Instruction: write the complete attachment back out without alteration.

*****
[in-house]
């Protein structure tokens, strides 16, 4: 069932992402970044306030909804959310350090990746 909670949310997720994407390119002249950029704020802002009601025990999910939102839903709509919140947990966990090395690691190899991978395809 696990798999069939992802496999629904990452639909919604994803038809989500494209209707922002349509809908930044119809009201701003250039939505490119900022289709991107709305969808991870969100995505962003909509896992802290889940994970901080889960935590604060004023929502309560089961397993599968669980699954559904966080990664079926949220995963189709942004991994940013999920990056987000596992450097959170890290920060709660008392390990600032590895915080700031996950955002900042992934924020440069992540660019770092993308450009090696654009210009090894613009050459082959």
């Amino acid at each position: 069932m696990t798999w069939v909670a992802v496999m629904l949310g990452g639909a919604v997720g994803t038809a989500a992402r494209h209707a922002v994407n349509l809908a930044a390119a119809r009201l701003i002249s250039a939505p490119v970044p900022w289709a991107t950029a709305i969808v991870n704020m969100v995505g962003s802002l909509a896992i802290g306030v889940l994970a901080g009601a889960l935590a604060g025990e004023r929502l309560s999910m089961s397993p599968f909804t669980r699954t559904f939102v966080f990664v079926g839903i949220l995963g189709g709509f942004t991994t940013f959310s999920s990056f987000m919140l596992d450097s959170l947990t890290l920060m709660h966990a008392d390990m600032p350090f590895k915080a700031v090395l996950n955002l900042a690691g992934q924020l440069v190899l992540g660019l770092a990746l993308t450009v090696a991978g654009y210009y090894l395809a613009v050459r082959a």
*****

[in-house]
């Protein structure tokens, strides 16, 4: 069932992402970044306030909804959310350090990746 909670949310997720994407390119002249950029704020802002009601025990999910939102839903709509919140947990966990090395690691190899991978395809 696990798999069939992802496999629904990452639909919604994803038809989500494209209707922002349509809908930044119809009201701003250039939505490119900022289709991107709305969808991870969100995505962003909509896992802290889940994970901080889960935590604060004023929502309560089961397993599968669980699954559904966080990664079926949220995963189709942004991994940013999920990056987000596992450097959170890290920060709660008392390990600032590895915080700031996950955002900042992934924020440069992540660019770092993308450009090696654009210009090894613009050459082959």
């Amino acid at each position: 069932m696990t798999w069939v909670a992802v496999m629904l949310g990452g639909a919604v997720g994803t038809a989500a992402r494209h209707a922002v994407n349509l809908a930044a390119a119809r009201l701003i002249s250039a939505p490119v970044p900022w289709a991107t950029a709305i969808v991870n704020m969100v995505g962003s802002l909509a896992i802290g306030v889940l994970a901080g009601a889960l935590a604060g025990e004023r929502l309560s999910m089961s397993p599968f909804t669980r699954t559904f939102v966080f990664v079926g839903i949220l995963g189709g709509f942004t991994t940013f959310s999920s990056f987000m919140l596992d450097s959170l947990t890290l920060m709660h966990a008392d390990m600032p350090f590895k915080a700031v090395l996950n955002l900042a690691g992934q924020l440069v190899l992540g660019l770092a990746l993308t450009v090696a991978g654009y210009y090894l395809a613009v050459r082959a």